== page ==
Cyber liability insurance offers financial protection to small businesses in case of data breaches and cyberattacks. Find out what cyber liability covers, how to obtain this coverage, and the answers to other frequently asked questions.
Cyber liability insurance, also known as cyber security insurance, helps small business owners deal with the expensive costs of data breaches and malicious hacking.
It helps you cover the costs of credit monitoring, legal fees, and fines, as well as notifying your customers, which is typically mandated by each state’s data breach notification laws.
First-party cyber liability insurance, also known as data breach insurance, covers the direct costs of a data breach or cyberattack.
This may include cyber ransom payments, business interruption costs, and breach response costs such as customer notification, credit monitoring services, and Payment Card Industry fines. This coverage is often used by companies that handle financial data, such as credit card information.
In addition, first-party cyber liability insurance sometimes includes media liability, which protects against software copyright infringements. This often needs to be added as an additional coverage.
Third-party coverage insures your business against the cost of a lawsuit, if a customer sues your company for failing to prevent a data breach or cyberattack at their business. It can help cover your legal fees, settlement costs, and court-ordered judgments.
This coverage is often used by technology businesses that help clients maintain their computer systems and are responsible for network security.
Third-party cyber liability coverage can be combined with an errors and omissions policy into what is known as technology errors and omissions insurance, or tech E&O.
It does, and that’s one of the reasons so many businesses buy this coverage. If a customer sues you over data loss or a cyberattack, your cyber liability insurance will cover you even if you’re not at fault.
You need cyber liability insurance before an incident happens. Cyber liability coverage is typically issued as a claims-made policy, which means a claim is only covered if the incident and lawsuit occur while the policy is active.
Our easy online application takes just a few minutes to complete. You can compare insurance quotes from top-rated U.S. carriers. If you need help with your decision, you can speak with one of our insurance agents about your business insurance needs.
Once you find the policy you need, you can begin coverage in less than 24 hours. We can email you a certificate of insurance, which is the proof-of-insurance you need to show when you sign certain contracts or apply for professional licenses.
Your cost of cyber liability insurance depends on several factors, such as your policy limits, how much sensitive data your company handles, any claims you’ve had in the past, and your exposure to potential data breaches and cyberattacks.
Among Insureon’s small business customers, the median cost of cyber liability insurance is $140 per month (or $1,675 per year). The median excludes high and low outliers, so it provides a better estimate of what your small business is likely to pay than the average cost.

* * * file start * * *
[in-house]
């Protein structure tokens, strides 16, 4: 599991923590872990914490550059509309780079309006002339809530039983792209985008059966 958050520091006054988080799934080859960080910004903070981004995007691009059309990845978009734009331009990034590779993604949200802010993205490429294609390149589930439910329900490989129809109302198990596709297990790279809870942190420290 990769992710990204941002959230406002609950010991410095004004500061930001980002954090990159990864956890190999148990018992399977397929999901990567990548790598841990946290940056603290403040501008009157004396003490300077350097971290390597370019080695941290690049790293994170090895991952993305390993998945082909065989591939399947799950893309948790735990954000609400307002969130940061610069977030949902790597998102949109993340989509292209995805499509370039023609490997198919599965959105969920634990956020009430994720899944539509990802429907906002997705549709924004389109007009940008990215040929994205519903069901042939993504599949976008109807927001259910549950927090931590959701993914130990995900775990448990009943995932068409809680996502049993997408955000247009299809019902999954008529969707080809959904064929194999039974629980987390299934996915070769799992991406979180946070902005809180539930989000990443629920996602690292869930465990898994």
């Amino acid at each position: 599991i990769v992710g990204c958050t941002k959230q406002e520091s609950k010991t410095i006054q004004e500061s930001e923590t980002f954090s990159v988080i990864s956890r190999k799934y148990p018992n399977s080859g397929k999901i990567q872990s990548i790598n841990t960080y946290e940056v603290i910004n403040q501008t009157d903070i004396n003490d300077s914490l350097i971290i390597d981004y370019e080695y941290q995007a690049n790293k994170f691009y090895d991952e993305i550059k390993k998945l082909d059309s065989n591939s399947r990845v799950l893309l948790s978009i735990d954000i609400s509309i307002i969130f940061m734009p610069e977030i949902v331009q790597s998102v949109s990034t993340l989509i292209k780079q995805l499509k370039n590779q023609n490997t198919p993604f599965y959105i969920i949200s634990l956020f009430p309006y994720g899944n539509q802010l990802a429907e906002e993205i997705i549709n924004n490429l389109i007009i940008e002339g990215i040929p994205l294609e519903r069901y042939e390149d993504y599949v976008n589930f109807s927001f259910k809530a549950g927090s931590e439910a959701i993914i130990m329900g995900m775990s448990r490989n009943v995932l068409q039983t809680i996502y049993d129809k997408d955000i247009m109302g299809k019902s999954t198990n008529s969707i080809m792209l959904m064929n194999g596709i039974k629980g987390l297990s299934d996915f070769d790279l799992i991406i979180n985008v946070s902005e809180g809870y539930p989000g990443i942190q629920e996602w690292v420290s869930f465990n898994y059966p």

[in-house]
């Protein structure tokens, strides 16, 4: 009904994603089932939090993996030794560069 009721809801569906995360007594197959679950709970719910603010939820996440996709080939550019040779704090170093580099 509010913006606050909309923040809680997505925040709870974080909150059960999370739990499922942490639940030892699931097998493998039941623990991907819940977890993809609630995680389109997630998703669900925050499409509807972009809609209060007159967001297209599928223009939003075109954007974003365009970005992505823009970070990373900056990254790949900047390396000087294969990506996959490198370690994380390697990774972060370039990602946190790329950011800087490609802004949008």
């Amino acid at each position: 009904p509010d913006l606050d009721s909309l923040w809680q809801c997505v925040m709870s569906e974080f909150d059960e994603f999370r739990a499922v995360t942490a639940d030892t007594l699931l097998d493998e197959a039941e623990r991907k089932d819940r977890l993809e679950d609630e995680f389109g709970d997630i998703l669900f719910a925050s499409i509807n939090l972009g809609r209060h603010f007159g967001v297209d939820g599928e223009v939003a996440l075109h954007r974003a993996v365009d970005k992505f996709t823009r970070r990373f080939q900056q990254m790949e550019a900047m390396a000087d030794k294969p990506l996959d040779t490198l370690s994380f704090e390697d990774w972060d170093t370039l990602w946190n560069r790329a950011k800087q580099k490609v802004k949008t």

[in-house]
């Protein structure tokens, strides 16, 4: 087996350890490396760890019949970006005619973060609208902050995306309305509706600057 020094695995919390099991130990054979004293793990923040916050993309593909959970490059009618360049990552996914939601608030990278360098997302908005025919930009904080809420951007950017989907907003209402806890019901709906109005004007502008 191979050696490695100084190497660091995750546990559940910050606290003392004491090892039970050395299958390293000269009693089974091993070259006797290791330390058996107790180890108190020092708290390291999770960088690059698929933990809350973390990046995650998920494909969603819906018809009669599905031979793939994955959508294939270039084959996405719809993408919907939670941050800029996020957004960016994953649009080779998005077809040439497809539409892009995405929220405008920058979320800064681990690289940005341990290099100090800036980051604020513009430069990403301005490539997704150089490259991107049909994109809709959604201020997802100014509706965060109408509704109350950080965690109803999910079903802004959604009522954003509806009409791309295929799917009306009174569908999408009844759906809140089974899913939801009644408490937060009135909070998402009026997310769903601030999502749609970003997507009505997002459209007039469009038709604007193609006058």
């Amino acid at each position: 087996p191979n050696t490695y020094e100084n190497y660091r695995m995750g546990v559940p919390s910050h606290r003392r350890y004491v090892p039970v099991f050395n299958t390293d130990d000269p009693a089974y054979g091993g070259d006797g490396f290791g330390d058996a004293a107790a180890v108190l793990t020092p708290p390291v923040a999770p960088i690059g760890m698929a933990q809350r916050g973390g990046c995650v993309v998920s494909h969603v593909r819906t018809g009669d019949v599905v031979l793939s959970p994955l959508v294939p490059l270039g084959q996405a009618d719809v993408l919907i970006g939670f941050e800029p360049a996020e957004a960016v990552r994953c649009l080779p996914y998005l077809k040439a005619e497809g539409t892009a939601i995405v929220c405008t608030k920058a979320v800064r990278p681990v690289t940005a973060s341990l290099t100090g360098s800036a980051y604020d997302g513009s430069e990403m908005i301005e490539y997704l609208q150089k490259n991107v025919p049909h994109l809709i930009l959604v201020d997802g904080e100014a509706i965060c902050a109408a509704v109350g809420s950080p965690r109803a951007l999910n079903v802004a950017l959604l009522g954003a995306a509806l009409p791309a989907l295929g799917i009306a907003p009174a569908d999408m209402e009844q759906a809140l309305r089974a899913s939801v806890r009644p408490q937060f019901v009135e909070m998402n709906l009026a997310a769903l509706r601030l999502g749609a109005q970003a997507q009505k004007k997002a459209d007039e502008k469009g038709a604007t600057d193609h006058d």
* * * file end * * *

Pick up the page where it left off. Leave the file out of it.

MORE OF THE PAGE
Over a quarter of small business owners (27%) pay less than $1,000 per year for cyber liability insurance, and another 36% pay between $1,000 and $2,000 per year. These figures are sourced from an analysis of policies issued to Insureon customers.
Businesses that handle or protect large amounts of data will buy cyber liability coverage, especially if this data is Personally Identifiable Information (PII) such as credit card information, Social Security numbers, and medical records.
Filing a cyber liability claim is easy, just contact your insurance provider directly. They will ask you for a description of the incident, information about your business, and your policy number. The agent will talk you through the filing process and answer your questions.
Your Insureon agent can guide you through all your policy options, increase your level of coverage, and tell you what kind of impact this will have on your premiums.
Canceling a policy before its expiration date means you’ll likely have to pay more for the same coverage in the future, as insurance companies typically charge higher premiums to businesses that cancel their coverage.
It could also leave you unprotected in case of a lawsuit. Cyber liability coverage is usually a claims-made policy, meaning it only covers claims for incidents that happen and lawsuits that are filed while a policy is active.
Cyber liability insures against the costs of dealing with a cyberattack or data breach at your business. This is known as first-party liability insurance because it directly impacts your business. It can often be added to your general liability insurance, a business owner’s policy, or a Tech E&O policy.
Technology E&O combines cyber liability and errors and omissions insurance. This coverage is for third-party liabilities, such as when a customer accuses you of negligence that led to a data breach on their own system.
Electronic data liability insures you against data loss when there’s physical damage to or loss of your tangible property, such as a computer or hard drive.
Cyber liability insurance covers you in case of cyberattacks and data breaches, where the damage is digital rather than physical.